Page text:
Based on what we’ve seen, Apple still has the best platform, with the most impressive hardware, best app store, and new features like video recording and “find my lost phone on a map.” If we had to buy one phone this summer, it’d be the 32 GB iPhone 3G S.
But in the mobile industry, having the best platform is only part of the battle. Distribution is just as important, and since Apple is still only with AT&T, rivals like BlackBerry maker RIM (RIMM) and Palm (PALM) can still sell a lot of gadgets.
Because of the $99 iPhone, Apple will almost certainly sell more iPhones this summer than it did a year ago, and could outsell RIM. But don’t necessarily count out RIM as the overall unit sales winner — its BlackBerry Curve outsold the iPhone last quarter, and it could come close again. And Verizon — now bigger than AT&T — could start shipping some other new BlackBerry devices soon, such as a new Storm or a mystery device that includes both a touchscreen and a full QWERTY keyboard.
Meanwhile, Nokia (NOK) will have a very hard time selling its new N97 in the U.S. for an unsubsidized $700. And while more Google (GOOG) Android phones are on their way, until Android phones are available beyond T-Mobile, they’re going to have a hard time competing in sales.
Here’s the lineup.
Apple iPhone 3G S, iPhone 3G. (iPhone 3G S ships on Jun. 19.) Device cost: $99 (8 GB), $199 (16 GB), $299 (32 GB). Service: AT&T (U.S., varies abroad). Service cost: Minimum $70/month in the U.S., plus SMS fees.
Apple has the best app platform, the best user interface, and the best hardware. And now at $99, it’s going to be hard for competitors to match the iPhone in price, too.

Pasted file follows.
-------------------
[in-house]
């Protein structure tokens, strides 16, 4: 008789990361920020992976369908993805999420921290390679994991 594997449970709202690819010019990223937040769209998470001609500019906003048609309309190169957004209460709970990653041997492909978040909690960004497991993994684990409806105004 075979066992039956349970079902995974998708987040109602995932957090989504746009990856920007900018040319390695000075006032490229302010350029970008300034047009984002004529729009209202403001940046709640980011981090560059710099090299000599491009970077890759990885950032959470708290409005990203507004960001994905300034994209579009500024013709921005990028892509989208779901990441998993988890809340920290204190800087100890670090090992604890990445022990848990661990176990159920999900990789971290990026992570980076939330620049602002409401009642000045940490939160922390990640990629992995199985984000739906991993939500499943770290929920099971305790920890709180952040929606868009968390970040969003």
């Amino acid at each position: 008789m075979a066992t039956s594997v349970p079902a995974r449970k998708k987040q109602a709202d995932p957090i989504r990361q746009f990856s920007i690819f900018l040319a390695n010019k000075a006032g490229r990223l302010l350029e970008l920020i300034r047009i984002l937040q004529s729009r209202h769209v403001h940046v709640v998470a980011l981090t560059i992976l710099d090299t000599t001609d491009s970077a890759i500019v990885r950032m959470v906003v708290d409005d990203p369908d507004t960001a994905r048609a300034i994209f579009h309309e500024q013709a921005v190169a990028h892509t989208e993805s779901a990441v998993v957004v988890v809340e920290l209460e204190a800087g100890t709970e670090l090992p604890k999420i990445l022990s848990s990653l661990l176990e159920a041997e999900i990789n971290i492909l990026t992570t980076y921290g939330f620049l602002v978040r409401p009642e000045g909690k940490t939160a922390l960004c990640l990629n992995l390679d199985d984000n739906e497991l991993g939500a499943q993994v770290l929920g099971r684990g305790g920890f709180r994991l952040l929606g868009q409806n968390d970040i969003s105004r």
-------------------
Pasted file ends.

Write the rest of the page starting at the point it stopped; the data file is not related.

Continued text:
Palm Pre. Device cost: $199 (8 GB, after $100 mail-in rebate). Service: Sprint Nextel. Service cost: Minimum $70/month, includes SMS fees.
Palm is the newcomer, which means its webOS is newer than many of its competitors, and its hardware is impressive. All-around a very good device. But its app store is weak — less than 20 apps — and it’s bolted to Sprint Nextel, which is much smaller than AT&T and Verizon.
RIM BlackBerry Storm. Device cost: $199 (8 GB card included, also buy one, get one free). Service: Verizon Wireless. Service cost: Minimum $70/month, plus SMS fees.
Verizon’s flagship came in no. 3 last quarter in the U.S. after the BlackBerry Curve and iPhone 3G. That’s a testament to how huge a distributor Verizon is, and how badly people want smartphones — no matter how crappy the Storm’s click screen is. Developer platform is OK.
Google Android ‘G2’, a.k.a. HTC Magic. Ships: Unknown. Device cost: Unknown, assuming $99 to $199. Service: T-Mobile. Service cost: Unknown, assuming $60-70/month, plus SMS fees.
The follow-up to the G1, this new HTC device is slimmer than the bulky G1 and ditches its full QWERTY keyboard for an on-screen virtual keyboard. Android is starting to get more developers interested, but still relatively few apps compared to the iPhone.
Nokia N97. Device cost: $699 MSRP (unsubsidized, unlocked). $603 at Amazon. Service: Unlocked. Service cost: Depends on provider. Assuming $70/month at AT&T, plus SMS fees.
Nokia has a huge following overseas, so this could be a big seller in Europe or parts of Asia. But because Nokia hasn’t found a U.S. carrier to sell it — and more importantly, subsidise it — it’s not going to be a major player here. AT&T, the most logical fit, has its hands full with the iPhone.
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